This is one of those suggestions that sounds like it's going to cost a fortune and require a professional to install—and it can. But it doesn't have to. They've reduced drip irrigation to a tinker toy level. There is an initial cost, although nowhere near what you might fear, and you will need to do some measuring. But unless you rely solely on rain to water your gardens, you will actually save money in the long run. Drip irrigation is far more efficient than any other type of watering. Plus it puts all the water right where your plants need it. Add an inexpensive timer and think of all the time you've saved yourself.
7. Use Mulch
Again, this is common sense and something you've been told a thousand times. Yet many gardeners only view mulch as decoration. Mulch does make a garden look more attractive, but it also keeps the soil and plant roots cool, retains moisture so you can water less often, prevents weed seeds from seeing the light of day and sprouting and feeds the soil. Right there you've cut down on watering, weeding and fertilizing time.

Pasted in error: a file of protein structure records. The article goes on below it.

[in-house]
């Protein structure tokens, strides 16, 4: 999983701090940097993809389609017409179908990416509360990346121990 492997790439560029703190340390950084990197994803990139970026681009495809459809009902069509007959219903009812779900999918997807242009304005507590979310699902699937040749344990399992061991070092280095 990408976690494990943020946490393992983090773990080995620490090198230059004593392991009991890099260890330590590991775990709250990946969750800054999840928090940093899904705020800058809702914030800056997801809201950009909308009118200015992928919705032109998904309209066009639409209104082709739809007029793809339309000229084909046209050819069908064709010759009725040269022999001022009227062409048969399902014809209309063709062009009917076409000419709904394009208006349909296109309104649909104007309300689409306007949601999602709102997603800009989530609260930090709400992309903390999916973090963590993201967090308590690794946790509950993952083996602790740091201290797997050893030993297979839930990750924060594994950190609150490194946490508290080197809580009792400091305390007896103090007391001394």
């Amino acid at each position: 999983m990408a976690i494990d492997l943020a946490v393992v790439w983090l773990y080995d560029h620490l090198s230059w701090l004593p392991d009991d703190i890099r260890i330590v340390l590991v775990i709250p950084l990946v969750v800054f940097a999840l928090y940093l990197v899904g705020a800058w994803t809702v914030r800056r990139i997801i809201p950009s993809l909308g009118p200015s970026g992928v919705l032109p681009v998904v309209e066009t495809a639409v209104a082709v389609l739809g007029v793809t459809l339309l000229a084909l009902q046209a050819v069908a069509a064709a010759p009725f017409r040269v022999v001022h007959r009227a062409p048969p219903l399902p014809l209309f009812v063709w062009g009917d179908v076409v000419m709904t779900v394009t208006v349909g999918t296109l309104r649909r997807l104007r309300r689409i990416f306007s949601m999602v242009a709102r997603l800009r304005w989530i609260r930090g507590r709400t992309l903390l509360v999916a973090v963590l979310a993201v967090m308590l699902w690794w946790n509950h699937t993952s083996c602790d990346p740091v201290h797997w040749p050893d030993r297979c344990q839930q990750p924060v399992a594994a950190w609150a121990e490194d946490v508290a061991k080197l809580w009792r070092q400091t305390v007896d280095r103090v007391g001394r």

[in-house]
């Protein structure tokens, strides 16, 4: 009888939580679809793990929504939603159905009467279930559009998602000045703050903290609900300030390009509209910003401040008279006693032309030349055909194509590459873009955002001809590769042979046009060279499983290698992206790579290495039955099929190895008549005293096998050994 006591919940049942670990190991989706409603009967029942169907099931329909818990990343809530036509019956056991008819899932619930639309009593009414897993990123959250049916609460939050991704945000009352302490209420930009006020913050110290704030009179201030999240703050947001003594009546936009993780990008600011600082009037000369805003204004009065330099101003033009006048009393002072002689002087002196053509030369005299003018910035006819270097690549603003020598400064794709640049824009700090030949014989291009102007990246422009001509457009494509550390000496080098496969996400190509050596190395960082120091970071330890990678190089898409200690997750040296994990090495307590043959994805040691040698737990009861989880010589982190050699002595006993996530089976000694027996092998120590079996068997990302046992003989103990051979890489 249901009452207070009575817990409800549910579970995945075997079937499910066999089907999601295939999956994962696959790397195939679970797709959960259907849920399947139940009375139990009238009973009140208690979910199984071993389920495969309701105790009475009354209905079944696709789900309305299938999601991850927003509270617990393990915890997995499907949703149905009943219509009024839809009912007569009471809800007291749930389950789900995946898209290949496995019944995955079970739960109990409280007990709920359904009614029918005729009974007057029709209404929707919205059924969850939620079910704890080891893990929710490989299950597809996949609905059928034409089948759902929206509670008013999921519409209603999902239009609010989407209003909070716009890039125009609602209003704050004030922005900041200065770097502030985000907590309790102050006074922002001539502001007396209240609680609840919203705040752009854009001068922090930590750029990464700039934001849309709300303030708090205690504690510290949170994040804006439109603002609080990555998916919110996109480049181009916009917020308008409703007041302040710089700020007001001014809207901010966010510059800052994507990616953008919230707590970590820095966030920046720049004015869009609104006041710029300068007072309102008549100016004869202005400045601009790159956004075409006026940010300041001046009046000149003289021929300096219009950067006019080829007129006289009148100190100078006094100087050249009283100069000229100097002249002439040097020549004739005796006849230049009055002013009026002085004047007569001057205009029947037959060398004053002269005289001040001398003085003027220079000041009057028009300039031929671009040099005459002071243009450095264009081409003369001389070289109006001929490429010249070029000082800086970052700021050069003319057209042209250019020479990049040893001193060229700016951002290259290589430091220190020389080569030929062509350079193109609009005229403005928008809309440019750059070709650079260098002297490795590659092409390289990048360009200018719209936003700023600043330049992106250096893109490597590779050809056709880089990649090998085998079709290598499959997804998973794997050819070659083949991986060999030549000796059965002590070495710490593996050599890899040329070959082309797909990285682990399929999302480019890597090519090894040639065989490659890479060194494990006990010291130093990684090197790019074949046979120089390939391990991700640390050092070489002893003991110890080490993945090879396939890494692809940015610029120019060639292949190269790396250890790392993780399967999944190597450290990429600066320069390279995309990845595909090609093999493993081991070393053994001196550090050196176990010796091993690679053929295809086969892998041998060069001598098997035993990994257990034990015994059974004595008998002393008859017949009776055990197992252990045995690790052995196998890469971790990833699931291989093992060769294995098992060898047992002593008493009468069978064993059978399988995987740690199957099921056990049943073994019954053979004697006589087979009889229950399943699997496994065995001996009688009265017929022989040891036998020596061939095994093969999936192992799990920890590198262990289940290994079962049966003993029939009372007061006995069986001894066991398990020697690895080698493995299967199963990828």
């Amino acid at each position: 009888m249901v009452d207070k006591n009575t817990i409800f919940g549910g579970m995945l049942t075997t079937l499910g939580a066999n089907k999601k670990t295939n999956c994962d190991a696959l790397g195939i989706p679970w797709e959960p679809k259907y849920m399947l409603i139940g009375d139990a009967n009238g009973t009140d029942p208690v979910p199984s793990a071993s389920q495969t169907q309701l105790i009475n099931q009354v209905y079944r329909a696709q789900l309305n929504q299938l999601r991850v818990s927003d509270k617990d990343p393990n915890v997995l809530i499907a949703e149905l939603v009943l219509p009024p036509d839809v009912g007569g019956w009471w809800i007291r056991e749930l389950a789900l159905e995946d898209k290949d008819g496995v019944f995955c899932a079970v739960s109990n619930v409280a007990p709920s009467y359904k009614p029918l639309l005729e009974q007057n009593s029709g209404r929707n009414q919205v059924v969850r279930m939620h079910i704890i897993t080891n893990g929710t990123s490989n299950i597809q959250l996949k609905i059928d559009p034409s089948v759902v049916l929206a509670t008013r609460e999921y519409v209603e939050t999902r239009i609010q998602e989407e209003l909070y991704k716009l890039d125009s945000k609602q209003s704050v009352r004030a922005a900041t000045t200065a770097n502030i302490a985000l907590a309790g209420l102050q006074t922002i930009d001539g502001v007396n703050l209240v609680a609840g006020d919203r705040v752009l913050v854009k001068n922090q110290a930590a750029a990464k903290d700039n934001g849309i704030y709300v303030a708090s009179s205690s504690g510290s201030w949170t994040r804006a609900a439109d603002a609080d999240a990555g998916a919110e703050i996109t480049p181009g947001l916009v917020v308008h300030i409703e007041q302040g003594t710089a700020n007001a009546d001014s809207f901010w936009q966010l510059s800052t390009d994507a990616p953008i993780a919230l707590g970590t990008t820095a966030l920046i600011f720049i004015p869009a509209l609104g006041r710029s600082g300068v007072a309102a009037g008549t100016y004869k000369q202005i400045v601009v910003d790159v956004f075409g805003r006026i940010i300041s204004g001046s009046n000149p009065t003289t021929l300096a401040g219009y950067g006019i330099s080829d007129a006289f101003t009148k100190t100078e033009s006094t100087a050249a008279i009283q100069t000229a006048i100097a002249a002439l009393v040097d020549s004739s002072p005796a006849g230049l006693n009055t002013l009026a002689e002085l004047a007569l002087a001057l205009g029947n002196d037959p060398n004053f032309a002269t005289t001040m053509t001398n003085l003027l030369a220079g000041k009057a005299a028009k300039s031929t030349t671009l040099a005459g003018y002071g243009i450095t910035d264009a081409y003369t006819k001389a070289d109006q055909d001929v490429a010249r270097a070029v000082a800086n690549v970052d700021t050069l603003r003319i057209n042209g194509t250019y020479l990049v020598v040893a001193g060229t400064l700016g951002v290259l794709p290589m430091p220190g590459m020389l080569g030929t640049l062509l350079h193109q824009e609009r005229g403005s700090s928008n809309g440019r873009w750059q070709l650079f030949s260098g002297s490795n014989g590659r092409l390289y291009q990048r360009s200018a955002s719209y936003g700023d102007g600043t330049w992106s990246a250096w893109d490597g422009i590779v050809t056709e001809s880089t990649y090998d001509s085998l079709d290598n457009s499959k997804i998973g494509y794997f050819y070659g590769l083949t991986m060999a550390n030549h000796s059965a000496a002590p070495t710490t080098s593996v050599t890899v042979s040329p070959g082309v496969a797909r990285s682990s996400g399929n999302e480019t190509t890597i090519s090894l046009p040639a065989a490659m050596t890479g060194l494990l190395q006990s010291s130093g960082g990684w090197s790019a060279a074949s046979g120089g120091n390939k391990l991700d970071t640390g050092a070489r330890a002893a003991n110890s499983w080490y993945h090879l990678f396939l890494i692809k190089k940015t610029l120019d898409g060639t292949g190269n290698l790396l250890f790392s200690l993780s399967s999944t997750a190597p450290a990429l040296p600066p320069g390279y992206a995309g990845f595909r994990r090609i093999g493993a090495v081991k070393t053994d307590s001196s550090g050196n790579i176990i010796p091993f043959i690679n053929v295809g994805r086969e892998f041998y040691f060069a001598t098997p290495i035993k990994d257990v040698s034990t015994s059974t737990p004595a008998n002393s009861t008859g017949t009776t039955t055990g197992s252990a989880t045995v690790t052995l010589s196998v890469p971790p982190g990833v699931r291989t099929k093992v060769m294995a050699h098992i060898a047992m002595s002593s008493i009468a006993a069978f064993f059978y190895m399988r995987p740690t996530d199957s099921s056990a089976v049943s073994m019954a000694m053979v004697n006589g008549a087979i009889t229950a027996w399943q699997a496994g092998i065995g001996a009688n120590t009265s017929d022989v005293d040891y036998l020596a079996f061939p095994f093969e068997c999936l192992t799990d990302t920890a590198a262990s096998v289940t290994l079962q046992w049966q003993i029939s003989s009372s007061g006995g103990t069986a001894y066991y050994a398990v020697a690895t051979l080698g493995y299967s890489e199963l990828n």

8. Time Released Fertilizer and Water Polymers
Container gardens are the exception to the feed the soil rule above. It's not practical to use compost or garden soil in containers and so some supplemental feeding is necessary to keep the plants going. Containers also dry out more quickly than garden bed soil, especially if the bed is mulched. So start your container gardening season by adding some slow release fertilizer pellets and some polymer crystals that grab, hold and slowly release water to the plant roots. Add both at planting time. Both products are widely available at garden centers.